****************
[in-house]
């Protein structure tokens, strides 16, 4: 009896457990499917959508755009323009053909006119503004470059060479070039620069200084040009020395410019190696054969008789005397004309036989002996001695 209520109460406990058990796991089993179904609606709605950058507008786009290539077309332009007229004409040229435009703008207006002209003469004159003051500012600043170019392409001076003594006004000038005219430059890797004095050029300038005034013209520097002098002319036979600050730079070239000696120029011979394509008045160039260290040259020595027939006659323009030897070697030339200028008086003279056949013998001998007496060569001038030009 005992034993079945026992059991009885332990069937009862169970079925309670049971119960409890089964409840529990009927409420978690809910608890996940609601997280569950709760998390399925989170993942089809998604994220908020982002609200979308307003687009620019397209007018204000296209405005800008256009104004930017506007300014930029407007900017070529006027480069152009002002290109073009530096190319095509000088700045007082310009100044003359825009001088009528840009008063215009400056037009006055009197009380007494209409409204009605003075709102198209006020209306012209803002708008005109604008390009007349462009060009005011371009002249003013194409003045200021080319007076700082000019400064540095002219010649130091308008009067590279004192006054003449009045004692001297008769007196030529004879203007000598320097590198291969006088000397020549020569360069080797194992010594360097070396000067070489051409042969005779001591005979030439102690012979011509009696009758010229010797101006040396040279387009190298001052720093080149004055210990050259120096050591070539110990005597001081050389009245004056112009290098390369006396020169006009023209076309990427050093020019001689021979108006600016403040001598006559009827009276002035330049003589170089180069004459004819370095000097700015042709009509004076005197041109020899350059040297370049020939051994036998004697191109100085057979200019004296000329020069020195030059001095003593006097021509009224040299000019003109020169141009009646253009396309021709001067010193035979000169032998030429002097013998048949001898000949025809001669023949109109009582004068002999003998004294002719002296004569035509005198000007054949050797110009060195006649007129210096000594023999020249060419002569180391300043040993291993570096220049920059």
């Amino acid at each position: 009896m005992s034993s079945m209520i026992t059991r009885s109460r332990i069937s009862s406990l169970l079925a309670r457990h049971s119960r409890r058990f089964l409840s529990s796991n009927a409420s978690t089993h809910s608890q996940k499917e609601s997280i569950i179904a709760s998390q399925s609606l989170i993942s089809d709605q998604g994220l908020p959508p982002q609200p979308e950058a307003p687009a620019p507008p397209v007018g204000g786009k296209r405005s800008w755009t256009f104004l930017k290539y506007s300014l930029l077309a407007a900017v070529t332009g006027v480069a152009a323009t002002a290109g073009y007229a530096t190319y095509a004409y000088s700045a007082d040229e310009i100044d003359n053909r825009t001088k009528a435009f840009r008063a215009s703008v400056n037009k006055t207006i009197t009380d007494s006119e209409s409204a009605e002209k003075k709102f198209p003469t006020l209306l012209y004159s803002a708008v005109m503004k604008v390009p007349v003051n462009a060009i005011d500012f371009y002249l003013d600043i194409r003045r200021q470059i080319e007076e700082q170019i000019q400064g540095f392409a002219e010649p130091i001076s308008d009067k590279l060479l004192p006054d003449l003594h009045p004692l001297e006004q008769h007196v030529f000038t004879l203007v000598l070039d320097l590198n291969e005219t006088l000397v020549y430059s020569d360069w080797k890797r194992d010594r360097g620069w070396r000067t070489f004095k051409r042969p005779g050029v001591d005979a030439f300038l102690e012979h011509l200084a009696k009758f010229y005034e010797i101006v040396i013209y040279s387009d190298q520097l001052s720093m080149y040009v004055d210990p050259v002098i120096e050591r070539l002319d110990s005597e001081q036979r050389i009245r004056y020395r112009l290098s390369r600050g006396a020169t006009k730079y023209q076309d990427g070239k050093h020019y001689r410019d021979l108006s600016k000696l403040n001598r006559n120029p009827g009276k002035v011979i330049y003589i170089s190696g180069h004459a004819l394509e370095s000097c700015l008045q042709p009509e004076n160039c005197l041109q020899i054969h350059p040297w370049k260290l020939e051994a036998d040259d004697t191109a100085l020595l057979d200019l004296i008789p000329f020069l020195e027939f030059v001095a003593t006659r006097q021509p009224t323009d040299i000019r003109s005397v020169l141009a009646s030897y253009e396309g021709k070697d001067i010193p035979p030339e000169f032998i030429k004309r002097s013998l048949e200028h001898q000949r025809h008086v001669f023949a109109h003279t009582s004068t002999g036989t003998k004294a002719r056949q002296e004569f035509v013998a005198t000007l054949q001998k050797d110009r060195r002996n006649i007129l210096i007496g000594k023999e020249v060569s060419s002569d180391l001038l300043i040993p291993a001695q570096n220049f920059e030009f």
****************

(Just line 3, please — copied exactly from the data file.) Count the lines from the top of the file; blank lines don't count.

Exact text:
């Amino acid at each position: 009896m005992s034993s079945m209520i026992t059991r009885s109460r332990i069937s009862s406990l169970l079925a309670r457990h049971s119960r409890r058990f089964l409840s529990s796991n009927a409420s978690t089993h809910s608890q996940k499917e609601s997280i569950i179904a709760s998390q399925s609606l989170i993942s089809d709605q998604g994220l908020p959508p982002q609200p979308e950058a307003p687009a620019p507008p397209v007018g204000g786009k296209r405005s800008w755009t256009f104004l930017k290539y506007s300014l930029l077309a407007a900017v070529t332009g006027v480069a152009a323009t002002a290109g073009y007229a530096t190319y095509a004409y000088s700045a007082d040229e310009i100044d003359n053909r825009t001088k009528a435009f840009r008063a215009s703008v400056n037009k006055t207006i009197t009380d007494s006119e209409s409204a009605e002209k003075k709102f198209p003469t006020l209306l012209y004159s803002a708008v005109m503004k604008v390009p007349v003051n462009a060009i005011d500012f371009y002249l003013d600043i194409r003045r200021q470059i080319e007076e700082q170019i000019q400064g540095f392409a002219e010649p130091i001076s308008d009067k590279l060479l004192p006054d003449l003594h009045p004692l001297e006004q008769h007196v030529f000038t004879l203007v000598l070039d320097l590198n291969e005219t006088l000397v020549y430059s020569d360069w080797k890797r194992d010594r360097g620069w070396r000067t070489f004095k051409r042969p005779g050029v001591d005979a030439f300038l102690e012979h011509l200084a009696k009758f010229y005034e010797i101006v040396i013209y040279s387009d190298q520097l001052s720093m080149y040009v004055d210990p050259v002098i120096e050591r070539l002319d110990s005597e001081q036979r050389i009245r004056y020395r112009l290098s390369r600050g006396a020169t006009k730079y023209q076309d990427g070239k050093h020019y001689r410019d021979l108006s600016k000696l403040n001598r006559n120029p009827g009276k002035v011979i330049y003589i170089s190696g180069h004459a004819l394509e370095s000097c700015l008045q042709p009509e004076n160039c005197l041109q020899i054969h350059p040297w370049k260290l020939e051994a036998d040259d004697t191109a100085l020595l057979d200019l004296i008789p000329f020069l020195e027939f030059v001095a003593t006659r006097q021509p009224t323009d040299i000019r003109s005397v020169l141009a009646s030897y253009e396309g021709k070697d001067i010193p035979p030339e000169f032998i030429k004309r002097s013998l048949e200028h001898q000949r025809h008086v001669f023949a109109h003279t009582s004068t002999g036989t003998k004294a002719r056949q002296e004569f035509v013998a005198t000007l054949q001998k050797d110009r060195r002996n006649i007129l210096i007496g000594k023999e020249v060569s060419s002569d180391l001038l300043i040993p291993a001695q570096n220049f920059e030009f």